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January 13 • What Do I Say?

Day 188

I openly worry about my so-called legacy and the damage I have done to it — perhaps generationally. Yet, in my heart of hearts, I know I would have disclosed more about my behaviors or stayed silent about my addiction or even gone away if I could have the assurance that my children would be better people as a result. Is it not a desire common to parents that their children avoid the mistakes and pains that they've previously inflicted on themselves?

But how do we get from that desire with an issue like this to offering guidance or even accountability? How can we know when silence is the better path to not burden one's family with information they do not need? How can I know which word, spoken or unspoken, will make a difference in my son's life struggles? How can I know which gesture will tell my daughter that she is safe, but be careful about the unsafe parts? I cannot know.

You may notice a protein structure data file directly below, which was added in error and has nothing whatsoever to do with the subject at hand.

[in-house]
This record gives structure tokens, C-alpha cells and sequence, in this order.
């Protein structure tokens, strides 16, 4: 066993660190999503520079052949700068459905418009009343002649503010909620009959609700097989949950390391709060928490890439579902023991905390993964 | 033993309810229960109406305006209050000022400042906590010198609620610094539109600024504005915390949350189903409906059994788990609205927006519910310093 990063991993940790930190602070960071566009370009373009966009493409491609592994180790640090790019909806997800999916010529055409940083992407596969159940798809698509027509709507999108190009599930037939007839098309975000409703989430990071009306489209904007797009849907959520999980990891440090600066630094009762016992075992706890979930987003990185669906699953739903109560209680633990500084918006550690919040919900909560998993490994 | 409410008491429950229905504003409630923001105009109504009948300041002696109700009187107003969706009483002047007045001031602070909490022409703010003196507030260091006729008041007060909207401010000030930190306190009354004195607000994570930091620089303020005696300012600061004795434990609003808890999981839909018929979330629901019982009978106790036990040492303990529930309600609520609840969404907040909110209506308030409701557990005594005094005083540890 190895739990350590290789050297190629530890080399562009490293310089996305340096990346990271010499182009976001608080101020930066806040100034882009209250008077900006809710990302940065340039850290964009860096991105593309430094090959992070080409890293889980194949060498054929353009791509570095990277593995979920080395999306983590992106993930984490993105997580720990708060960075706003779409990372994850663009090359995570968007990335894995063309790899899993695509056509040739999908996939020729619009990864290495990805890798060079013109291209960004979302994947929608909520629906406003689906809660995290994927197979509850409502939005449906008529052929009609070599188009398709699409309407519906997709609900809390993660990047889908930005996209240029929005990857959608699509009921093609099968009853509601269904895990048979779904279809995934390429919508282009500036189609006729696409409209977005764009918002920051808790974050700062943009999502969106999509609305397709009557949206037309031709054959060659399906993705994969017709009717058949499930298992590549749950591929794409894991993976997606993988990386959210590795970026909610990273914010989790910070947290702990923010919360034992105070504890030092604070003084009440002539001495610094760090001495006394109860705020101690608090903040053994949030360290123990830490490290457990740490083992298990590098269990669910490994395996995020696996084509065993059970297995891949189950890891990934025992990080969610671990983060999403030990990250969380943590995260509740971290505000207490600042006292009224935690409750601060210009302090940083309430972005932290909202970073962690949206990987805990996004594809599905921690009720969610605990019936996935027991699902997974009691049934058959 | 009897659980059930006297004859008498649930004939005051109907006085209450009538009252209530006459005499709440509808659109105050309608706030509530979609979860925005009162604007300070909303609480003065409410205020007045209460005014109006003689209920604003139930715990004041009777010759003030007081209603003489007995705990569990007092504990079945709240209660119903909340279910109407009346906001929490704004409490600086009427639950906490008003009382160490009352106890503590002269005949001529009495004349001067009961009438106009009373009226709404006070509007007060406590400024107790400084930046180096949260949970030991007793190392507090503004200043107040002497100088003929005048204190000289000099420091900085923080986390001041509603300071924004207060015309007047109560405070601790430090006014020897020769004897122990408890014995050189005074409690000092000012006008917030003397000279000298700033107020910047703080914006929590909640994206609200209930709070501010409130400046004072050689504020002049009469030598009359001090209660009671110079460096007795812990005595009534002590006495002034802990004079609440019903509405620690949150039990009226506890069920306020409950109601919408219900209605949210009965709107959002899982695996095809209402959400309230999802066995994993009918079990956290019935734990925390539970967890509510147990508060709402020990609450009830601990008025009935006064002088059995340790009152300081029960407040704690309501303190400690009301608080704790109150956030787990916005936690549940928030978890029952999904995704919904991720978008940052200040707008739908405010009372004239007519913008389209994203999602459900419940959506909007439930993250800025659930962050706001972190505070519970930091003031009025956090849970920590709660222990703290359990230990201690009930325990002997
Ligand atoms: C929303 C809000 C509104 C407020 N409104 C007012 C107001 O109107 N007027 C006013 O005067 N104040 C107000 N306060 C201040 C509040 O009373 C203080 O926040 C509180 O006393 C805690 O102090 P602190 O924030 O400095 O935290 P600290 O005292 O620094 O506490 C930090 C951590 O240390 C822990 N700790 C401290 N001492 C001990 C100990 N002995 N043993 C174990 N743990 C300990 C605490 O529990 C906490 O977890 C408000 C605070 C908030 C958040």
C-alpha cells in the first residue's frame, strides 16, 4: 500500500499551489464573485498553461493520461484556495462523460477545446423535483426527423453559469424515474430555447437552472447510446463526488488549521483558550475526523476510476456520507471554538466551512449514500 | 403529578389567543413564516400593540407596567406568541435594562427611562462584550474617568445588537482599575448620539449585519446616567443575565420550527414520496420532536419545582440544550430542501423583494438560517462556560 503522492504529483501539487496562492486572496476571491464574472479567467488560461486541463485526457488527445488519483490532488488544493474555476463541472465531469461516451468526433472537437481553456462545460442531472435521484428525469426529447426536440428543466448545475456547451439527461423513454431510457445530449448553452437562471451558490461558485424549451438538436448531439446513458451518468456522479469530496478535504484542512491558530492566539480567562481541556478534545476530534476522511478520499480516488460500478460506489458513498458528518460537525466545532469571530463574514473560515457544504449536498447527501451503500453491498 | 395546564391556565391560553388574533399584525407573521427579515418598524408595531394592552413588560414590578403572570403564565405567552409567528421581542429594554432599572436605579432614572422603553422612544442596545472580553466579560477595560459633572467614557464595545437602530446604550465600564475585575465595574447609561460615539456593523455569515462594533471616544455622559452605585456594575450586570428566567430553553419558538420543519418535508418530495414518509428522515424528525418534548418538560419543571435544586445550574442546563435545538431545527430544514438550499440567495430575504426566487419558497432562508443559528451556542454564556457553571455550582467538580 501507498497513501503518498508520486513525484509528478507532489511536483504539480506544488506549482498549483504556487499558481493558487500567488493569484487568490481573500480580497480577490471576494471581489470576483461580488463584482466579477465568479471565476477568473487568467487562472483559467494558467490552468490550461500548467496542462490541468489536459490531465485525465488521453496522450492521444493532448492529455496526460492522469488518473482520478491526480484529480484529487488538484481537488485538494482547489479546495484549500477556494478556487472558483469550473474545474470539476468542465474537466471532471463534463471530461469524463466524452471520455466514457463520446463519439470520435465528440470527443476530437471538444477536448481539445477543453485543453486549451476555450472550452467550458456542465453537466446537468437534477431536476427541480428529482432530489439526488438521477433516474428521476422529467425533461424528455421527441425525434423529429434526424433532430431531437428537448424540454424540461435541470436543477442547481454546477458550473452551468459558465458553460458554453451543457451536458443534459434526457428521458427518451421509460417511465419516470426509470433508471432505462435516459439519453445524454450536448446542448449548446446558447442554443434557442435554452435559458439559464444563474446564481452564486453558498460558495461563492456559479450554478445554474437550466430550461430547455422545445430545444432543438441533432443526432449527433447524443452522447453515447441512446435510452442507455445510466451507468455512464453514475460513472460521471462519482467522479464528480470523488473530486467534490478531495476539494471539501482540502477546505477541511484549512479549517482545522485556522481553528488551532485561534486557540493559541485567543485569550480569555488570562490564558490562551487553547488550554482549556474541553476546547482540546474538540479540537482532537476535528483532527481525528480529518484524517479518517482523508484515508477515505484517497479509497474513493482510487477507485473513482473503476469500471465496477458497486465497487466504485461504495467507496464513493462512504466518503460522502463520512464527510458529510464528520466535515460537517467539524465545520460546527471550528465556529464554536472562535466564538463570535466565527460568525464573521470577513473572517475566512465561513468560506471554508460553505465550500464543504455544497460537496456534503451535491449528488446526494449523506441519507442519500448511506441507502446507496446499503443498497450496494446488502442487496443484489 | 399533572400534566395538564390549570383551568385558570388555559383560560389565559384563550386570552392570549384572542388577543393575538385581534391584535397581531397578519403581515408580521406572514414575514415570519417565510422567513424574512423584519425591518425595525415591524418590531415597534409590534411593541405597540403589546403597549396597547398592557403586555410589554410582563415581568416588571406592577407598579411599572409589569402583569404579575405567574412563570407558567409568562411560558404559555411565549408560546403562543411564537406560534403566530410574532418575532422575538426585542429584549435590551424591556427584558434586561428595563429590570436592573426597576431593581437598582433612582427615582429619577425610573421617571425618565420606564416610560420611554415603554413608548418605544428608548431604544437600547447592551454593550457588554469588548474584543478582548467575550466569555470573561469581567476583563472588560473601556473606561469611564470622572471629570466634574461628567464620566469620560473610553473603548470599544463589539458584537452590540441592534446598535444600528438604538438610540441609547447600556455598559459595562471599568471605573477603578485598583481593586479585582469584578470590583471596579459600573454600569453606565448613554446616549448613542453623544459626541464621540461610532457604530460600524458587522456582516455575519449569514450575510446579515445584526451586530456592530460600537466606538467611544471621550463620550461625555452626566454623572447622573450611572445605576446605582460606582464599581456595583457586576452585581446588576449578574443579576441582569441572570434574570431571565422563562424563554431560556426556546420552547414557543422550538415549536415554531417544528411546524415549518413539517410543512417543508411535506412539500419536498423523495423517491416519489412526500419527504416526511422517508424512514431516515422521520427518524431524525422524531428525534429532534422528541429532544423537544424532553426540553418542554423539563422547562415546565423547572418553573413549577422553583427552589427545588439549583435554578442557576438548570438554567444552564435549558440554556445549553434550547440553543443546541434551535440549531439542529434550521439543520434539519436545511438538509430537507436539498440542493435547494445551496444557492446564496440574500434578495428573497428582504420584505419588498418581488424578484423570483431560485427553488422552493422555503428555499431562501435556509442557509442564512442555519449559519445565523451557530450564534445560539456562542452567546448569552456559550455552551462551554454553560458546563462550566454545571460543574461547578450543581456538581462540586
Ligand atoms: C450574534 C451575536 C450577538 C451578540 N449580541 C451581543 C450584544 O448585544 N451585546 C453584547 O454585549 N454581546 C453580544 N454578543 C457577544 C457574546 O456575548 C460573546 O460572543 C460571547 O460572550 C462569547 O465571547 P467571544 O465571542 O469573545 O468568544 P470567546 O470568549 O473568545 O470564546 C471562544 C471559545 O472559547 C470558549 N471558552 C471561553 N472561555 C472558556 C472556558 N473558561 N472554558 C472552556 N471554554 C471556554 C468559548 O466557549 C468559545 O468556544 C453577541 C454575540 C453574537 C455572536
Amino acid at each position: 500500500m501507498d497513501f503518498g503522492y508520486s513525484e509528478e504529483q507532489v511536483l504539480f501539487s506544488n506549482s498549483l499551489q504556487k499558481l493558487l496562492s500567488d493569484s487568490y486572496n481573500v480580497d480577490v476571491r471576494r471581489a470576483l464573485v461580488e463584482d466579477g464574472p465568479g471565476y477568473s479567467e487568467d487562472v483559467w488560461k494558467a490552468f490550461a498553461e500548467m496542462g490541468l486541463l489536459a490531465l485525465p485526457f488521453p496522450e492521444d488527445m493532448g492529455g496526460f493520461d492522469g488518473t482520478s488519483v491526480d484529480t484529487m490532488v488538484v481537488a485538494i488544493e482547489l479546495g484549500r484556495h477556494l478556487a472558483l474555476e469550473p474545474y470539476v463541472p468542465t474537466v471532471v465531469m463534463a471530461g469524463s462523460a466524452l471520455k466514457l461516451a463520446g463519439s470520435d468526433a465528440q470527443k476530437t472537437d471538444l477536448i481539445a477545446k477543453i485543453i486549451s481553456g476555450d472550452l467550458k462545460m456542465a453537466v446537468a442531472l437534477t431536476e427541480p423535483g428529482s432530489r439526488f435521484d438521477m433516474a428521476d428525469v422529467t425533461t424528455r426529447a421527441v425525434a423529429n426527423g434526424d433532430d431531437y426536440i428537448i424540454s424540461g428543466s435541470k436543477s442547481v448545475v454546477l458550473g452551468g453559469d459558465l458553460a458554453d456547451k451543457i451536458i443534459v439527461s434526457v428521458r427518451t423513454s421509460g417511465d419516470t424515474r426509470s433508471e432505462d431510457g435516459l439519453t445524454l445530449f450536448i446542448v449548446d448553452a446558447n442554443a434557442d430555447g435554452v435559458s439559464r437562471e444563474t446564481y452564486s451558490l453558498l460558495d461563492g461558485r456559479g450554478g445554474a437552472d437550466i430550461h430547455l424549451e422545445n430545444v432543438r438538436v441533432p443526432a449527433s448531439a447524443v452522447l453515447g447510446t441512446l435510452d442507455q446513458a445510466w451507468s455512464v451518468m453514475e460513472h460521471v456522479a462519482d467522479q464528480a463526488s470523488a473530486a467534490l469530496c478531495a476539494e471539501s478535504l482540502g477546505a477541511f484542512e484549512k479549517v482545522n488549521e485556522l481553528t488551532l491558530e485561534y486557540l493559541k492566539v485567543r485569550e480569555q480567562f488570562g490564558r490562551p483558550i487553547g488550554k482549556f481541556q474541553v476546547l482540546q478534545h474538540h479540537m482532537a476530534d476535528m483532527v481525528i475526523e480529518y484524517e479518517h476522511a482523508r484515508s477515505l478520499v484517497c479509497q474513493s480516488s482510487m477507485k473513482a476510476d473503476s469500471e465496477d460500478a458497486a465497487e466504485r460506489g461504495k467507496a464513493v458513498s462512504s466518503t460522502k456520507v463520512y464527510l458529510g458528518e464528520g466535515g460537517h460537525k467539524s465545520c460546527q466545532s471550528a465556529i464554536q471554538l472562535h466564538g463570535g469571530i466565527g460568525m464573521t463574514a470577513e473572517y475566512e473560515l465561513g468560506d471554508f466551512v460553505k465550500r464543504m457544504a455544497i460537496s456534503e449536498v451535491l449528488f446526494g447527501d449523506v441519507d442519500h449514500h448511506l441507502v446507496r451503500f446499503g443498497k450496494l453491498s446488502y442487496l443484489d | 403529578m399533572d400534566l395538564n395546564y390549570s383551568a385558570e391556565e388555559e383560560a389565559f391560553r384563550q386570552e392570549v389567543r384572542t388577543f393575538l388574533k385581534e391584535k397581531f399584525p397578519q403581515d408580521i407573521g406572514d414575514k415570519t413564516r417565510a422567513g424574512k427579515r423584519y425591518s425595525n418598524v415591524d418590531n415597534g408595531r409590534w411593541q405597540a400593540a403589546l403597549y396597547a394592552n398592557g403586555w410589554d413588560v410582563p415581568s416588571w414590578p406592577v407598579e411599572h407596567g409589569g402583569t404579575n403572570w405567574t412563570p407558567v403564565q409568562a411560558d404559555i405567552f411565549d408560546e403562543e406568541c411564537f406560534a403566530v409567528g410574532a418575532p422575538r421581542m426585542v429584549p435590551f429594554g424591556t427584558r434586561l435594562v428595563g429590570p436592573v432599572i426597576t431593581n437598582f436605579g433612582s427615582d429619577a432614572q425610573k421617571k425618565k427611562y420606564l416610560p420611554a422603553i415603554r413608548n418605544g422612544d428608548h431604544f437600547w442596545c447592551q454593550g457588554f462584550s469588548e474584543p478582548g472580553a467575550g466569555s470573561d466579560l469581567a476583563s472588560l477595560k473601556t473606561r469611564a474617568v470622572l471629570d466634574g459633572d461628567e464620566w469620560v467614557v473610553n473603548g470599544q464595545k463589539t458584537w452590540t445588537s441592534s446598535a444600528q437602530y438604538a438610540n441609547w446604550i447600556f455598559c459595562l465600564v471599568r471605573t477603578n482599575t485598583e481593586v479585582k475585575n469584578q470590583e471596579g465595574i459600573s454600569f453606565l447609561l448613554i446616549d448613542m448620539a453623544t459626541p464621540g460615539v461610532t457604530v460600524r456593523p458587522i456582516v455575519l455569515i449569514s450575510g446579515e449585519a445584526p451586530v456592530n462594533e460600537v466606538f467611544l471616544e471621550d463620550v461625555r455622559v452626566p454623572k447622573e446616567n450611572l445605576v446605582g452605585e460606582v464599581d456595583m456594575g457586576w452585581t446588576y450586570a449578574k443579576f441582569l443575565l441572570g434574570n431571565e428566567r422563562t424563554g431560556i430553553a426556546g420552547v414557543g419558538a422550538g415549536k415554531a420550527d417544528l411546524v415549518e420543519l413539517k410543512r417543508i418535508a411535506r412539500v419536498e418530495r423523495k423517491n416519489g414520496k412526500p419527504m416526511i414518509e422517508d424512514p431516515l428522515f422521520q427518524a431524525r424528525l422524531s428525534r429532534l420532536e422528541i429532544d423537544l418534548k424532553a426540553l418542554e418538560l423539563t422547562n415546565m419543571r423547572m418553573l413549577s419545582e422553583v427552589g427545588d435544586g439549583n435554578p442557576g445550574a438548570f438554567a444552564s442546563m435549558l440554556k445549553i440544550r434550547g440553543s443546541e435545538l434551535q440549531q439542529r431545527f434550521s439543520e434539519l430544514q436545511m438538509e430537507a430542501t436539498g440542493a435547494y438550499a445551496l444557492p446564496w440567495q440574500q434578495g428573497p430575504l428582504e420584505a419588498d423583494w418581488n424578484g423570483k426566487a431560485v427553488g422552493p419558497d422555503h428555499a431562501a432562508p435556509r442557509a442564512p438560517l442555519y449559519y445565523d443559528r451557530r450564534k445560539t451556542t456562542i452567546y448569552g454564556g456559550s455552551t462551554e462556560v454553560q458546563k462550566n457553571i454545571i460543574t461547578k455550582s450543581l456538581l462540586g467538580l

I must lean on two truths as a man, as a husband, and as a father: 1) There is a Higher Power that is ready to help navigate these unknowables, and 2) Rigorous honesty must always be the touchstone of my decisions in those moments. These truths do not require me to vomit out my perceptions, or even my history, in the name of honesty and trust. These truths do require me to trust the consequences of my healthy actions to the faith my Higher Power has earned, and the honest evaluation of my motives in all the decisions I must make to stay sober today. When I lose sight of either of those proven truths, I almost always make poor choices.




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